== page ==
Lesson Objectives: Students are exposed today to the value of peer review. They take part in their first college writer’s workshop. They learn how to be constructively critical rather than blissfully uncritical or harmfully hypercritical. They begin to develop a sense of good partners and readers. They develop their abilities to be good critics of one another. They receive clarification on the requirements for the portfolio and folder.
Connection to Course Goals: CO150 strongly encourages peer cooperation and exchange of ideas. The course also strongly encourages deep or global revision, rather than simple editing or local revision.
1. Connect the current portfolio to the course goals.
2. Review what makes an effective workshop
3. Review portfolio requirements for essay one, address student concerns, develop grading criteria
4. Plan a full workshop, using the Planning Workshops and Peer Review on Writing@CSU (http://writing.colostate.edu/guides/teaching/peer/). This extensive peer review session will help students prepare the final drafts of their summary/response essays
Introduce this next-to-last class of Portfolio 1, reviewing the main goals of the portfolio and its connection to course goals. Remember to use the concepts of accountability, understanding the conversation on a particular publicly debated issue (use of the SAT for college admissions), the importance of understanding writing as a “situated” activity engaged in by others and oneself and all for particular purposes and audiences. Remind students that the particular vehicle for this portfolio’s demonstration of all these writing skills is the summary/response done in the form of a Letter to the Editor of the New York Times. This letter will necessarily refer to the Times article by Diana Jean Schemo (presumably the reason for publishing the letter in this newspaper) while responding to either Atkinson’s proposal (the full speech), or Sacks’, Williams’ or Bollinger’s reply to Atkinson’s proposal. The writer can either revise a drafted response that has already been done or can develop an entirely new paper, using one or more of the response types to develop a focused claim about the article. Point out that the assorted letters-to-the-editor that they’ve read have been excerpts and that their essays should be longer, approximately 1,000 words (or four double-spaced pages) in length. Once they complete their full essays, they should then pare them down to less than 200 words. They will submit both the full letter and its abstract.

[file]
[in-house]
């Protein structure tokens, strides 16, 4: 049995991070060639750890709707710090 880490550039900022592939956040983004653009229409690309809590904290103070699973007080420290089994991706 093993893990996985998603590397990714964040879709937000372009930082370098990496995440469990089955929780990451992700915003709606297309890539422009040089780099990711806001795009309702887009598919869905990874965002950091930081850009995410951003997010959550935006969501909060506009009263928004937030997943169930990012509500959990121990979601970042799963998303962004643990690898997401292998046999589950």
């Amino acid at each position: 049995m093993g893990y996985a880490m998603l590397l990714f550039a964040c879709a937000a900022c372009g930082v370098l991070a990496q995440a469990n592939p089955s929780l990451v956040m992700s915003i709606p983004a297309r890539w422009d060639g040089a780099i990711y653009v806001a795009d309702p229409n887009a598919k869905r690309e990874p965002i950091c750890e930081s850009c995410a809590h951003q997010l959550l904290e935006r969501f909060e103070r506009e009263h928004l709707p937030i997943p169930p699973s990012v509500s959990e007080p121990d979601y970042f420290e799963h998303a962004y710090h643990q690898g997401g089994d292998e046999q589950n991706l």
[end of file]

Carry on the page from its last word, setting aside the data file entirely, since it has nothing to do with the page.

1. Review what makes an effective workshop (10 minutes): Refer to the Teaching Guide on Planning Workshops and Peer Review on Writing@CSU (http://writing.colostate.edu/guides/teaching/peer/). Use the guide to help you decide ahead of time how you’d like to facilitate the in class workshop for the summary/response essay. The goal is “friendly critiquing” yielding “constructive criticism” rather than empty praise.
2. Review portfolio requirements for the summary/response essay and address student concerns for the essay (5 minutes): Remind students that their essays must be turned in with all draft work and workshop materials in a folder. Inform them of any other requirements that you may have. Prepare a list of the necessary items that go into the folder. Prepare the postscript questions that you would like them to use to reflect on their processes during the first four weeks of class.
3. Workshop activity (30 minutes): Design a peer review workshop that will help students prepare their summary/response essay for Portfolio 1. You can divide the workshop into a two-day project in which you help students manage their time by suggesting where they should be in the process by certain milestone times. You can also add a technology piece by having students post their responses to one another, if you wish. Consider trying the “Writer’s Triad” activity from the Activity Bank to form peer review groups of three.
Conclusion—please write one!
Revise your draft for Workshop #2 on Friday and think about the concepts that have been emphasized over the first month of the course so that we can write a grading sheet (rubric) together that accurately represents emphasized points from the course.